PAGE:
My Daisy collection

My first Daisy was a Model 99 Target Special that I earned in grade school by selling greeting cards door-to-door for the American Youth Sales Club of White Plains NY. In the last few years, I've been casually collecting old Daisys as I've found them on our travels. I have six old Daisys so far and a current one.

One of these days (years) I'll get some better pictures taken of the collection.

Dating Daisys by Materials Changes
Late 1940 - cocking lever changed from malleable iron to die cast aluminum
Late 1951 - first molded plastic stocks (on Red Ryder)
Fall 1953 - heat blued barrels changed to electrostatic paint



1940s 102
[ NO. 102 Model 36
[ PLYMOUTH, MICH. U. S. A.
[ 500 SHOT

iron cocking lever - pressed steel trigger
wooden stock
nickle plated - aged to grey and rusted
3 bolts & square nuts in receiver area - most pictures show hex nuts but I've seen a few pics with square nuts on Google Images.
loading hole on top behind front site - cap-twist door
length 32"


1961 99 Target Special
[ MODEL NO. 99
[ DAISY MFG. CO. ROGERS, ARK., U.S.A.




Purchased new in 1961 - my original gun
Plain wooden stock and forearm - dark brown stain
Oval cross-section forearm
Leather sling - front mount on metal tab ahead of forearm
Oil hole - top of barrel behind letter stamping
Oil arrow on under side ahead of cocking lever
Die cast aluminum trigger and cocking lever
No safety
Removable shot tube - 50 shot
Rear peep site on 2 " arm with screw adjust ahead of peep
Length 37"





1970s Model 99 Shooting Education special
[ MODEL 99 B-B GUN
[ Daisy ROGERS, ARKANSAS U.S.A.

In gold on sides of breech:

[ 99 Champion

wooden stock and forearm - clear varnish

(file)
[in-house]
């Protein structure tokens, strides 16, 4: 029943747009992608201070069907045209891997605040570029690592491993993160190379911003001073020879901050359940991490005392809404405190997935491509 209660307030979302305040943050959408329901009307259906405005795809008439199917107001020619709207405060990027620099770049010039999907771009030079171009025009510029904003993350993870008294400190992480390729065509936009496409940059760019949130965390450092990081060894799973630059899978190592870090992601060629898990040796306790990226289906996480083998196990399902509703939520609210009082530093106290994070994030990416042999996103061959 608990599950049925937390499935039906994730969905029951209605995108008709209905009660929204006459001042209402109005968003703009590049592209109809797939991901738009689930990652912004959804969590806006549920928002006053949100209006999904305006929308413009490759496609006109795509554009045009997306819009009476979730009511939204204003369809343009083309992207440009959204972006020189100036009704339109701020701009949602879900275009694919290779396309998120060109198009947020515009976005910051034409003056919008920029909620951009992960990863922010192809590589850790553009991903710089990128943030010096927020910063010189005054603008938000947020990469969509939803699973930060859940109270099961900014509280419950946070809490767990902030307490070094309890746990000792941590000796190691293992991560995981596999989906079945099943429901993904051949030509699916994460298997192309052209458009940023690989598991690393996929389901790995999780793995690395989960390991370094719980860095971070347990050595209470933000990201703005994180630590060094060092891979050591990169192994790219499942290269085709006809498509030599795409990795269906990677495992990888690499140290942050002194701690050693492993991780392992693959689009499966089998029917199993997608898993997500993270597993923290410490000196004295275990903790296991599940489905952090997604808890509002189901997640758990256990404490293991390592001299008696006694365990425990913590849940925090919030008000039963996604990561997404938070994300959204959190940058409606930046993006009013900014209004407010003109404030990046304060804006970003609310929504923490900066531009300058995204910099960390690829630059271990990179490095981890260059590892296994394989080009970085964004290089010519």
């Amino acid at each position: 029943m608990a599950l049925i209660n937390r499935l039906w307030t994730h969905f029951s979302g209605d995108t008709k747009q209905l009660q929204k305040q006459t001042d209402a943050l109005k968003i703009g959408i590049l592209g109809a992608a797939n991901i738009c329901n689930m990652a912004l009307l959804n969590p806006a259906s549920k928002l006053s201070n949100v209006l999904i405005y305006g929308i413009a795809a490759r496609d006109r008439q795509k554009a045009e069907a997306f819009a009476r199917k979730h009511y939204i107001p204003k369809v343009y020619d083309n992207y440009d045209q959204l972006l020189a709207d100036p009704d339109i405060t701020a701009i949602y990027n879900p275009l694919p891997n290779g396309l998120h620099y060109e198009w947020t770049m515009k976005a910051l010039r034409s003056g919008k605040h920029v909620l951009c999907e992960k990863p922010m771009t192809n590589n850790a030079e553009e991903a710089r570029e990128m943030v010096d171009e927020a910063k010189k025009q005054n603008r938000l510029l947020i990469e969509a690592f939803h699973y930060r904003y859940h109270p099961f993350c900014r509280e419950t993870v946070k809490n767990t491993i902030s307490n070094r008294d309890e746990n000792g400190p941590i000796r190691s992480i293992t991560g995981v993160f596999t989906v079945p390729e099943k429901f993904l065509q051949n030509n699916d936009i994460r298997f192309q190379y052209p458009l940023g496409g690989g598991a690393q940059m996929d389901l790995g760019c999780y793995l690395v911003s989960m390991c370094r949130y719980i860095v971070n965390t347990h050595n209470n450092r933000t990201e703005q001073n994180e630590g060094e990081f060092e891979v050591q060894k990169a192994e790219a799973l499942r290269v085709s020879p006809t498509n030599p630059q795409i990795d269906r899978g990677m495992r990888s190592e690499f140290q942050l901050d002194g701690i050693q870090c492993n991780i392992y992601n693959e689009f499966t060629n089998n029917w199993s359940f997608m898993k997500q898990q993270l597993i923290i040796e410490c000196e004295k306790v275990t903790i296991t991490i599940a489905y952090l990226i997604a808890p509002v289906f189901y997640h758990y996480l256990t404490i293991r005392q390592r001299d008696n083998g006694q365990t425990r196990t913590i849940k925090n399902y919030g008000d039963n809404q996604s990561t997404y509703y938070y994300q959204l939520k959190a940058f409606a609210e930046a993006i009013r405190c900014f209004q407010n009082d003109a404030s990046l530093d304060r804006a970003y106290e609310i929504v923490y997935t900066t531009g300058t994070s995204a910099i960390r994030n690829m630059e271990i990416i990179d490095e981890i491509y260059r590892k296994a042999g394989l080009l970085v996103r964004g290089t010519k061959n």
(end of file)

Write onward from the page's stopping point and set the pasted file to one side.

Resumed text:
5 sided cross-section forearm
"Official Shooting Education" medallion on right side of stock
canvas sling - front mount on metal tab ahead of forearm
Oil hole - left side of barrel behind letter stamping
Oil arrow on under side ahead of cocking lever
Die cast aluminum trigger and cocking lever
"Quality Products" sticker on right side of cocking lever pivot
No safety
Removable shot tube
Rear peep site on 1" arm with screw adjust behind peep
Length 36+"



1980s Model 99 Shooting Education special
[ MODEL 99B ROGERS, AR. U.S.A.
[ Daisy B-B CAL [4.5MM] STEEL AIR GUN SHOT

In gold on sides of breech:

[ 99 Champion

wooden stock and forearm - clear varnish
5 sided cross-section forearm
"Official Shooting Education" medallion on right side of stock
canvas sling - front mount on screw eye at front end of forearm
Oil hole - left side of barrel near middle of forearm
Oil arrow on under side ahead of cocking lever
Die cast aluminum cocking lever
Plastic trigger and cross-bolt safety
non-removable shot tube - loading door on left behind front site
Rear peep site on 1" arm with screw adjust behind peep
Length 36"


1980s Model 840 - Remington look-alike
This is not the model 26 Spittin' Image Fieldmaster - I could only wish
[ MODEL 840
[ Daisy BB CAL (4.5mm) (s) .177 CAL (4.5mm) [pellet graphic]




about 300 fps for pellets
about 350 fps for BBs
Plastic stock and forearm
Adjustable rear site
BB loading door - left side above rear of forearm
Pellet loaded in breech on right side
Smooth bore
Length 37"


1980s Red Ryder
[ MODEL 1938B . . . . ROGERS, AR USA
[ Daisy B-B CAL [4.5mm] STEEL AIR GUN SHOT

Usage instructions on top of barrel, forward of rear site
Oil hole left side of barrel at front end of rear site
Wooden stock and forearm
Red Ryder "brand" on right side of stock
No forearm band nor any evidence of ever having one
Plastic trigger and cocking lever